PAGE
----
4. A device for use in connection with an oral presentation of benefits afitorded to an individual under various plans to provide him with protection against various hazards and adapted to visually develop the explanation of the benefits on a point-by-point basis comprising, a chart having centrally represented thereon a figure denoting the individual to be protected and a plurality of indicia pointing toward said figure representing said hazards, circularly arranged about said figure in spaced relation thereto and to each other, thus providing an annular space between said figure and said indicia, and a plurality of separate arcuate attachments, cooperating means on said attachments and said chart for removably afiixing said attachments to said chart in said annular space between said figure and said indicia of hazards to reveal to the auditor the characteristics of said benefits as they are explained orally by manipulation of said attachments, whereby each benefit may be illustrated on said chart only when a description of it is reached in the oral presentation.

References Cited in the file of this patent UNITED STATES PATENTS 666,999 Borden Jan. 29, 1901 1,200,348 Hawk Oct. 3, 1916 1,772,697 Beckmyer Aug. 12, 1930 1,926,553 Morse Sept. 12, 1933 2,511,953 Tallman June 20, 1950

Patent Citations
Cited PatentFiling datePublication dateApplicantTitle
US666999 *May 10, 1900Jan 29, 1901Thomas Eugene BordenDevice for teaching arithmetic.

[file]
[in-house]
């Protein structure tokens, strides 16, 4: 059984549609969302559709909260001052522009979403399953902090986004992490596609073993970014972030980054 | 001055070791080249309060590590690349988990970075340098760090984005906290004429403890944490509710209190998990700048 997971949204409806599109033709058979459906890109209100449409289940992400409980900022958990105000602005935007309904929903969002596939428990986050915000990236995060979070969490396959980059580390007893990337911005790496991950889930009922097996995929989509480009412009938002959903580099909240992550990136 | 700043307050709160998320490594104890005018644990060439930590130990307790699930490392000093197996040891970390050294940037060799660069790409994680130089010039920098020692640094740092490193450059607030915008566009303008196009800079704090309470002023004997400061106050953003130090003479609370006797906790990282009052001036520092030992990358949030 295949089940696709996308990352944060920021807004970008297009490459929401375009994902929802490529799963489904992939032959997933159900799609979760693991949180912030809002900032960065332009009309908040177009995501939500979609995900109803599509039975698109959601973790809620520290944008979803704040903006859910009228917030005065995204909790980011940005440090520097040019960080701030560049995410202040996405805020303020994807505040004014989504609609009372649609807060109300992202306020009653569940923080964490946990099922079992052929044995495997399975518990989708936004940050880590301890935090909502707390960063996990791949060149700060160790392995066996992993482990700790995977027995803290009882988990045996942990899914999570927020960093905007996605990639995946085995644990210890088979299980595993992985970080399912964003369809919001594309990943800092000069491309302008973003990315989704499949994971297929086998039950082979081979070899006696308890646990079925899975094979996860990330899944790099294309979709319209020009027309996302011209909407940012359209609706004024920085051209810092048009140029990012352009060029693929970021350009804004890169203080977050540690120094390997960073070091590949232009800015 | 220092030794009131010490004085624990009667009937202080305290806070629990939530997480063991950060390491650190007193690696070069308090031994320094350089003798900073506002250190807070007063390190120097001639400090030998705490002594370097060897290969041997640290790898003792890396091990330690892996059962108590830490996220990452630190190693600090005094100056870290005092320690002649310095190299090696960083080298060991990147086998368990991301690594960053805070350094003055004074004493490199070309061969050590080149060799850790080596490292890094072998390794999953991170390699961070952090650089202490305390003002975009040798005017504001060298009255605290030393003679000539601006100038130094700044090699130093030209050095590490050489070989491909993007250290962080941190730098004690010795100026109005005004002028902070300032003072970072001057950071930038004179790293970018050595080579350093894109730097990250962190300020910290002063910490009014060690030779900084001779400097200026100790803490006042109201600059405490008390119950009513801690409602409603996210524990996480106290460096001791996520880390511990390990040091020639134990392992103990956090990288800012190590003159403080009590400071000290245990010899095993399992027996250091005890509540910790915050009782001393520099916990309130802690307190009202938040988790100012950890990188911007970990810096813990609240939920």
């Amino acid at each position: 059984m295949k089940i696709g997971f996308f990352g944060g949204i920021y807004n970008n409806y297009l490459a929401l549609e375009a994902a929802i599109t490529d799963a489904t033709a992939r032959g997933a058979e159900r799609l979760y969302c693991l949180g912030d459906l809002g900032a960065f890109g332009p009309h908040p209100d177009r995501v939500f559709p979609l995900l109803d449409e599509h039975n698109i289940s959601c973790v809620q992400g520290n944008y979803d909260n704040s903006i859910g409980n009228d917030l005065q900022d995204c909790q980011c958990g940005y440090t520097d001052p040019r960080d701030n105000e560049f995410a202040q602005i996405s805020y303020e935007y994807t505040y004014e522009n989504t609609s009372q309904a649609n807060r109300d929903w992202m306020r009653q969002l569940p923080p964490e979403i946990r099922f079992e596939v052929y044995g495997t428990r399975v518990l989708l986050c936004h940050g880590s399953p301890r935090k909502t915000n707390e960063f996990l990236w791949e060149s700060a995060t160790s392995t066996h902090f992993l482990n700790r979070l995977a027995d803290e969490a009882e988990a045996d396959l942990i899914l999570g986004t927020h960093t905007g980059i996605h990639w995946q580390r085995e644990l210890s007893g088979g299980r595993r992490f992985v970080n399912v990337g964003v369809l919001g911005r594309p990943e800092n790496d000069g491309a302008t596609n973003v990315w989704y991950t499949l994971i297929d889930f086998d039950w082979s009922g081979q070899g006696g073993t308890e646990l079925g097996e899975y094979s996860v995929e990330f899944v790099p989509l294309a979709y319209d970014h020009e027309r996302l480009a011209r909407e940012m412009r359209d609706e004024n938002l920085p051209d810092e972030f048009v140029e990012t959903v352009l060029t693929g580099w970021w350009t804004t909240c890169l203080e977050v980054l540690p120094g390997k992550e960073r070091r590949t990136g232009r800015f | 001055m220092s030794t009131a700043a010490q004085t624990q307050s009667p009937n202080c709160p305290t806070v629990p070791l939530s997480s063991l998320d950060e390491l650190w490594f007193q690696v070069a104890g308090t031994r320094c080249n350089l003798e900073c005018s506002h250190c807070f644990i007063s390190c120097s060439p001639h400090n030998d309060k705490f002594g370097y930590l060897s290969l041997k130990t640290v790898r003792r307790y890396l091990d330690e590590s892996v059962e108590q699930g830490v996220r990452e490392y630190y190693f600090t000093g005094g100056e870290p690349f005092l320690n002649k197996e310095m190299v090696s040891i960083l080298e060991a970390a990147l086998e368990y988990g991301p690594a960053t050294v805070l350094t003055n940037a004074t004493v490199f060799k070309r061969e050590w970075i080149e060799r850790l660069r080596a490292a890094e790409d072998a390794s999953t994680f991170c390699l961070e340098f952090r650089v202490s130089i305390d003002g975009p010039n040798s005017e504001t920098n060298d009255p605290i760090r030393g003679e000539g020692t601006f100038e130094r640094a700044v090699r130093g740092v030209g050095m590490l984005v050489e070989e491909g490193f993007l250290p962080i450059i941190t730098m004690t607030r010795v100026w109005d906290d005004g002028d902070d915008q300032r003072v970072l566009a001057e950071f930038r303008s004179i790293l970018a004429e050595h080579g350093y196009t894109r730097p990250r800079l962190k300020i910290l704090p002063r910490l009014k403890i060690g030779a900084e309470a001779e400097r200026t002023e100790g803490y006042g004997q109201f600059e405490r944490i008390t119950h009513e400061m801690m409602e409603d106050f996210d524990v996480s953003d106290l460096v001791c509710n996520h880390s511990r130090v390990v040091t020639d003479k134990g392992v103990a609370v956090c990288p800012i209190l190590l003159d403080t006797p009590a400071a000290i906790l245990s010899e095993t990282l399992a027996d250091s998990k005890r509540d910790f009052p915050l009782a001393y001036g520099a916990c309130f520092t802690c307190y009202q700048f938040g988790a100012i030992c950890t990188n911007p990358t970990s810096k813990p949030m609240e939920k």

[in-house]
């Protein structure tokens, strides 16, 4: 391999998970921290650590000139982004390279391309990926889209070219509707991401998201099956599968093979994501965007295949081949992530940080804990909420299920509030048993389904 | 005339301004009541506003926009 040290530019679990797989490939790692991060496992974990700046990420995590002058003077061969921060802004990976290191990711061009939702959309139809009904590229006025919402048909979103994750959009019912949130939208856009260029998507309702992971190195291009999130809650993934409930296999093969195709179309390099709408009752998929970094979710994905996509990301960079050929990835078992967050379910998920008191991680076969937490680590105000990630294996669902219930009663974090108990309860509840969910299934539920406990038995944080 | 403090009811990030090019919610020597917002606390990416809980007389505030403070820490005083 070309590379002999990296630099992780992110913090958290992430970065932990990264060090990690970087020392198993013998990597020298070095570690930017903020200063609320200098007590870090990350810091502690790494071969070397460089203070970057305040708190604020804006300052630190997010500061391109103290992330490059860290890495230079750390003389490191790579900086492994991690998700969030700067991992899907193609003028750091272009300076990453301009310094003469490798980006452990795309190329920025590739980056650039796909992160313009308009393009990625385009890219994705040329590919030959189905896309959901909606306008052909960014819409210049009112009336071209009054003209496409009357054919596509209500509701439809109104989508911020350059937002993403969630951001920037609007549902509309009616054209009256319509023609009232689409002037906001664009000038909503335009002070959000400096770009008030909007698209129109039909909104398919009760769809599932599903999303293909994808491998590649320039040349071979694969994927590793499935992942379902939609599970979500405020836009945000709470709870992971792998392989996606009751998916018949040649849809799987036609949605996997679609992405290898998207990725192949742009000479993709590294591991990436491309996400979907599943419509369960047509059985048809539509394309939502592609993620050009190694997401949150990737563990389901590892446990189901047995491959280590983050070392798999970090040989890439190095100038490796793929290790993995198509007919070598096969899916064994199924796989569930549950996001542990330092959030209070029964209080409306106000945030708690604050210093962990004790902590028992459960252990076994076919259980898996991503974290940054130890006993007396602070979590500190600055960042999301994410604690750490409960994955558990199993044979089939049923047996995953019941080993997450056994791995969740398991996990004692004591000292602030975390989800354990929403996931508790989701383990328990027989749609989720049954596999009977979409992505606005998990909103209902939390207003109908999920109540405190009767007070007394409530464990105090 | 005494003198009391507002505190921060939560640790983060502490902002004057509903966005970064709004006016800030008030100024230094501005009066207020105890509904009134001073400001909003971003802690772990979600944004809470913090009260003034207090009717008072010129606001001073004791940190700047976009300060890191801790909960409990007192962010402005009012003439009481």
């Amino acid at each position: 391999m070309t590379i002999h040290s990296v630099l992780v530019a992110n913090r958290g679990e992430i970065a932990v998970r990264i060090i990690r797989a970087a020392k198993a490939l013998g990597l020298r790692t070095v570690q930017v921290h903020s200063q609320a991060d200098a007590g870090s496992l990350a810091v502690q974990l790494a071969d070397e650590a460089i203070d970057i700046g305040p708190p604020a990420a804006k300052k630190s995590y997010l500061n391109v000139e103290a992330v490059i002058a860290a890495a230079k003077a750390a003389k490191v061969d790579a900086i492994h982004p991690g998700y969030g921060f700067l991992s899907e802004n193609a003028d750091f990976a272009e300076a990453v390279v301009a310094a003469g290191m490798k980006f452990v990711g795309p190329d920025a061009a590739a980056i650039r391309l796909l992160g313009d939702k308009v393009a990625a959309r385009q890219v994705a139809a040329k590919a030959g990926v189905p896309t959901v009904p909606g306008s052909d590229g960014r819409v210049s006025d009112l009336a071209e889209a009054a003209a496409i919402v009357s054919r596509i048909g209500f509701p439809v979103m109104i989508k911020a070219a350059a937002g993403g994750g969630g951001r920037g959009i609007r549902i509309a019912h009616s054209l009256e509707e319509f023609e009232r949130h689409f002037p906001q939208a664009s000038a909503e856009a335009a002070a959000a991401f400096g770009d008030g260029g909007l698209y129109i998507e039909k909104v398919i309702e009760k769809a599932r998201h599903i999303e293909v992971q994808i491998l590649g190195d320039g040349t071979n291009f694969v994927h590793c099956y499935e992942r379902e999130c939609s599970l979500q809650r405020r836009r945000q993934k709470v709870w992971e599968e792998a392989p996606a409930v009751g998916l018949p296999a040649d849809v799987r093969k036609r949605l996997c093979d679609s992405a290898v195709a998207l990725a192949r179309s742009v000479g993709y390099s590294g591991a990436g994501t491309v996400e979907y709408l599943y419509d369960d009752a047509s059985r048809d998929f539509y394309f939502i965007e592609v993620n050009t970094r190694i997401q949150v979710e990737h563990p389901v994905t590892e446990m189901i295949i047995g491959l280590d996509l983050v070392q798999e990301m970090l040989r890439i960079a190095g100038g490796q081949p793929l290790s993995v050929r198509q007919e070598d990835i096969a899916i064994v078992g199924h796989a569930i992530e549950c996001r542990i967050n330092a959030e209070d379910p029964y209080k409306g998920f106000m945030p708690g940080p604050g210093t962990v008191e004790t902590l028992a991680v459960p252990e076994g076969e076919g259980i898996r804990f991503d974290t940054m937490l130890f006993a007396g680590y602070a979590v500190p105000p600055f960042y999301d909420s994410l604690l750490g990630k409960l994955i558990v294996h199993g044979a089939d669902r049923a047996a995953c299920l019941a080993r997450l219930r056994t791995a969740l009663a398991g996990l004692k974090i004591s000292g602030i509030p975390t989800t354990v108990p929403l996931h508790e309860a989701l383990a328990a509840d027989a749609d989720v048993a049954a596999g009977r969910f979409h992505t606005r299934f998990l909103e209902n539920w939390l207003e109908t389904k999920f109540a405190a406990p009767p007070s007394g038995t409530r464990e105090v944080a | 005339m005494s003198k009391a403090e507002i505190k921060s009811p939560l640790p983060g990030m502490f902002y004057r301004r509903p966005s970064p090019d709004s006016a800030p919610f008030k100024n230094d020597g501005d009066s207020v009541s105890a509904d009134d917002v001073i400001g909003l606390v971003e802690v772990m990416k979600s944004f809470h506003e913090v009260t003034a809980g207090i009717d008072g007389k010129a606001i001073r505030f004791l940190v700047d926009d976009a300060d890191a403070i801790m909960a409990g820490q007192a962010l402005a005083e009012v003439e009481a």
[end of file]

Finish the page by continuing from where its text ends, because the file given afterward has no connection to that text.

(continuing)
US1200348 *Apr 21, 1915Oct 3, 1916Walter HawkHousehold-calendar.
US1772697 *Apr 13, 1928Aug 12, 1930Magill Weinsheimer CompanyWindow display sign
US1926553 *Dec 29, 1931Sep 12, 1933Dennison Mfg CoLabel
US2511953 *Jan 29, 1948Jun 20, 1950 Graphic chart device
Referenced by
Citing PatentFiling datePublication dateApplicantTitle
US2924895 *Apr 1, 1957Feb 16, 1960Roberto BachiStatistical devices and methods of providing same
US3021614 *Jun 27, 1958Feb 20, 1962Abraham M RubinCircular chart assembly
US3190021 *Jan 19, 1961Jun 22, 1965Gustafson Everett FIndexing device
US3281966 *May 20, 1964Nov 1, 1966Johnson RichardEducational devices
US3919796 *Mar 29, 1974Nov 18, 1975Shimazaki FujioCalendar provided with seals
US4115930 *Dec 29, 1976Sep 26, 1978Beck Charles REducational teaching device
US4194305 *Apr 3, 1978Mar 25, 1980Kutno Irving LArticulated travel and educational map with peel-off divisions
US4834657 *May 20, 1988May 30, 1989Gonzalez Jose RPunishment wheel
Classifications
U.S. Classification434/107, 40/615, 40/489, D19/60
International ClassificationG09B29/00, A63F3/04
Cooperative ClassificationG09B29/00, A63F3/0457
European ClassificationG09B29/00, A63F3/04K